We often take our garages for granted. With the click of a button, we can drive our vehicles into a covered room to protect it (and ourselves) from harsh elements.
It’s a place to store power tools, Christmas decorations and sometimes converted into a man-cave or living space.
But is it safe to keep our pets in the garage?
Some would argue that there’s certain benefits to keeping your dog in an insulated garage while you’re away. With a larger space to roam and play, providing some toys, food and water, and a place to rest can help to greatly reduce separation anxiety. However, without the proper precautions, the garage can be hazardous to your pet’s well-being.
Before you fully commit to putting Fido in the garage, make sure you follow these # tips for keeping your pets safe.
Garage Door Tips for Keeping Your Pet Safe
If you haven’t given it much thought before, don’t worry. Here are some simple tips to make sure that your pet stays safe when they’re going to be close to the garage door:
1. Safeguard the Garage Door Tracks and Components
Pets can pull off some mind boggling stunts. When the door is raised, your cat could easily be hiding or sleeping in the space above the garage door. Your dog, on the other hand, might try to chew on the tracks or gnaw on some of the cables or peices attached to it.
As a general rule, try to keep your pets as far away from the garage door as possible. Never tie up a leash to the tracks or door, as it could cause your pet physical harm. Additionally, this could cause damage and require you to get your garage door repaired or replaced if they tug too hard on their leash.
As tempting as it is might be to tie them to the tracks quickly, even a small amount of pressure could cause alignment issues and pose a safety risk to yourself, family, and of course your pets.
2. Know Where Your Pet is Beforehand
If you’re keeping your pet in the garage during the day, you’ll probably have to rethink your parking routine.
Before pulling your car into the garage from the driveway, you should get your pet out of the garage. It’s important to always check the area around and above the garage door when raising or lowering it.
3. Have Your Garage Door Serviced
Having your garage door serviced regularly by a professional at least once a year can help you to ensure that everything is running smoothly and that the safety features are working as intended.
As a preventative measure, test your garage door’s functionality every so often. You’ll want to double check that the built in safety features, like the reversal system, works properly in case your pet gets in the way of a closing door.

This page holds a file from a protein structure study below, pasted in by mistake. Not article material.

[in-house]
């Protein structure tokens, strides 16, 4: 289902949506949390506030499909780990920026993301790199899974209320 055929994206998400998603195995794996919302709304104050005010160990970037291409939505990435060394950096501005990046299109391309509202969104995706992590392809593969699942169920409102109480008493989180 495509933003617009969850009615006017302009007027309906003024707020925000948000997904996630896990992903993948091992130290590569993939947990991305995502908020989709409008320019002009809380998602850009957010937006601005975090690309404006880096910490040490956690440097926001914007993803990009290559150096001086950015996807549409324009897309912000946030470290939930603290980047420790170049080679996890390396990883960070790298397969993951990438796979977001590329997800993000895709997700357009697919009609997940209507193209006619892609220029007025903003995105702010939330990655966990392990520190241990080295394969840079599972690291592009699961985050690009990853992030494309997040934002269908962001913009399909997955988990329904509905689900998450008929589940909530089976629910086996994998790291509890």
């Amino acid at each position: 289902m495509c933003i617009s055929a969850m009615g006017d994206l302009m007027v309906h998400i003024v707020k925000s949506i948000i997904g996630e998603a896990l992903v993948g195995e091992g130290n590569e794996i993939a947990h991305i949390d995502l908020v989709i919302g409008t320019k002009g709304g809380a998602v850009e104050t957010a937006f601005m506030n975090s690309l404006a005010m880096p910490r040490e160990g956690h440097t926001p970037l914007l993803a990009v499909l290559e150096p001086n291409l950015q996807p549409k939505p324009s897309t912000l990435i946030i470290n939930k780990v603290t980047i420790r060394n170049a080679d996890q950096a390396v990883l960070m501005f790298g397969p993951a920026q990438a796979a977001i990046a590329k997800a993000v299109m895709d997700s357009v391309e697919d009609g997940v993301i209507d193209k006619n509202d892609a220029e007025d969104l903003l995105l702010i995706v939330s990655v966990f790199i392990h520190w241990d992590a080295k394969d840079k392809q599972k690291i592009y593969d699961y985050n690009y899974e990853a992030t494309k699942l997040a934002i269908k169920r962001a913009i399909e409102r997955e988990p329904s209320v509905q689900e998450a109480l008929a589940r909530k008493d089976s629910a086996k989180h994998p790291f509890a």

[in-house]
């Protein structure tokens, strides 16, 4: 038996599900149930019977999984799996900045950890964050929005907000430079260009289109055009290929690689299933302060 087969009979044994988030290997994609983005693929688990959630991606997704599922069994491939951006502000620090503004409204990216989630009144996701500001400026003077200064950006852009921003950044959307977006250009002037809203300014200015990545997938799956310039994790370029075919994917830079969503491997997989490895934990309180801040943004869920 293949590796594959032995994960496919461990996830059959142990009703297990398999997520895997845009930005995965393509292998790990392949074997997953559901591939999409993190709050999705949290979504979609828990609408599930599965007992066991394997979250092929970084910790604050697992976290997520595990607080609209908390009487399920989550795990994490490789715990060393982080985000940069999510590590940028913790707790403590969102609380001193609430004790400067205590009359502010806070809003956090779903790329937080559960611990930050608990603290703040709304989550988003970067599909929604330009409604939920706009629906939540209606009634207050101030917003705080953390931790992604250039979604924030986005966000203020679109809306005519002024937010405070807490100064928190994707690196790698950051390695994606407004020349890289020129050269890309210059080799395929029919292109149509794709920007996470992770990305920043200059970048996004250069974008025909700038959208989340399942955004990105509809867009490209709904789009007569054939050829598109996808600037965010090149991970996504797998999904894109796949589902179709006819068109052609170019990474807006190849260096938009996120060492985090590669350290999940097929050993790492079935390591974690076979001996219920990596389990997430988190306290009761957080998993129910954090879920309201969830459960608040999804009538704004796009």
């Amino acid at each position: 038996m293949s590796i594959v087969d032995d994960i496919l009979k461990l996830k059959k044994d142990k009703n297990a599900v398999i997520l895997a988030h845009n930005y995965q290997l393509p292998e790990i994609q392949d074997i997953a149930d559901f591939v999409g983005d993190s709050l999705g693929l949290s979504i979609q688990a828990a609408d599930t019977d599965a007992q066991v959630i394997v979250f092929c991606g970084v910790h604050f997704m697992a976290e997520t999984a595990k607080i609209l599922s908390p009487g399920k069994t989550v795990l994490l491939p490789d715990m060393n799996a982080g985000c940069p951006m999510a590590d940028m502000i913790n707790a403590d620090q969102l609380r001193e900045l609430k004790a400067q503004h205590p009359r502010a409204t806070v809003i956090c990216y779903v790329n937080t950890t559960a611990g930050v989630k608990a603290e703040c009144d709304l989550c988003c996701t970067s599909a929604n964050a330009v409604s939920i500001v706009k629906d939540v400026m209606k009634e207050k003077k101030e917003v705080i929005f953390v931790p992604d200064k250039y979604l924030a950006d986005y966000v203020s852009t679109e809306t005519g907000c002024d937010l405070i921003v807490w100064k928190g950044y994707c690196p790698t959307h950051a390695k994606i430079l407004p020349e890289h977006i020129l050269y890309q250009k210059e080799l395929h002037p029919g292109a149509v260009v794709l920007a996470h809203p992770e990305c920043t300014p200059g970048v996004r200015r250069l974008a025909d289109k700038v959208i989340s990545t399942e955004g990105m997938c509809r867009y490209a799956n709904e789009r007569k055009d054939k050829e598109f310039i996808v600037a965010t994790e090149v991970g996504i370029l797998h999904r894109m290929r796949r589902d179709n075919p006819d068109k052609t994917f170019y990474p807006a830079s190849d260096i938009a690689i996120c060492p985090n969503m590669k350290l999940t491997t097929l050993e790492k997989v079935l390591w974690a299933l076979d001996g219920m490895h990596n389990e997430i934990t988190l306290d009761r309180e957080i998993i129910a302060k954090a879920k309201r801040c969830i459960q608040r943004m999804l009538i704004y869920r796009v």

Garage Layout Tips for Keeping Pets Safe
The layout of your garage can be a hazard to your pet’s health if certain precautions aren’t taken. Follow these quick tips to ensure that Fido has a safe environment to play and live in, even if it’s just temporary.
4. Removing Your Vehicle
If you can avoid it, it’s best to not park your family’s car in the garage. Especially for cats during cold months, the warm engine can be a tempting place to hide and sleep.
If you do need to park your car in the garage however, always make a loud noise before starting your car to wake your cat up and wait for them to crawl out from underneath.
Check underneath and around the vehicle before backing up to ensure that your pets are always safe.
5. Dog Proofing Your Garage
Common garage chemicals like petroleum or anti-freeze pose a highly dangerous threat to your pets. With some garages baited traps for bugs or rats, there are many health-threatening compounds that need to be removed or secured before you let your pets loose.
The only way to know about everything in your garage is to do a deep cleaning. Remove the items, wash the floors, and wipe down other surfaces. Sort through your items and plan a unique layout to maximize your garage’s storage space and give your pets more room to dwell in.
You should store harsh chemicals and sharp tools in sealed bins or in sturdy storage cabinets. It’s best to keep your harsh chemicals up high to prevent your dog getting to them if they tear into the bin or cabinet while you’re away.
Even if you lock your chemicals away, a leak from your car can be sniffed out and consumed by your pets. This is another reason why removing your car from the garage altogether is the best preventative solution.
Carefully Assess Your Pet’s Needs
If you have an active dog breed like a German Shepherd or a Greyhound, they will likely need access to a yard throughout the day. Installing a dog door to a side entrance of the backyard can be beneficial for dogs who will be alone for longer periods of time.
For high-energy, athletic puppies, you may want to consider moving to a Roseville home with a big yard. Often times, behavioral problems like chewing and hyperactivity in dogs can be corrected when they have enough space to exercise and play.
Cats on the other hand might feel more comfortable with places to climb and perch, or areas to hide and sleep.
Carefully consider your pet’s needs to consider other ways to help them feel more comfortable while you’re not home. Age, breed, and your time away from home are variables to look at when making the best decision for your pet.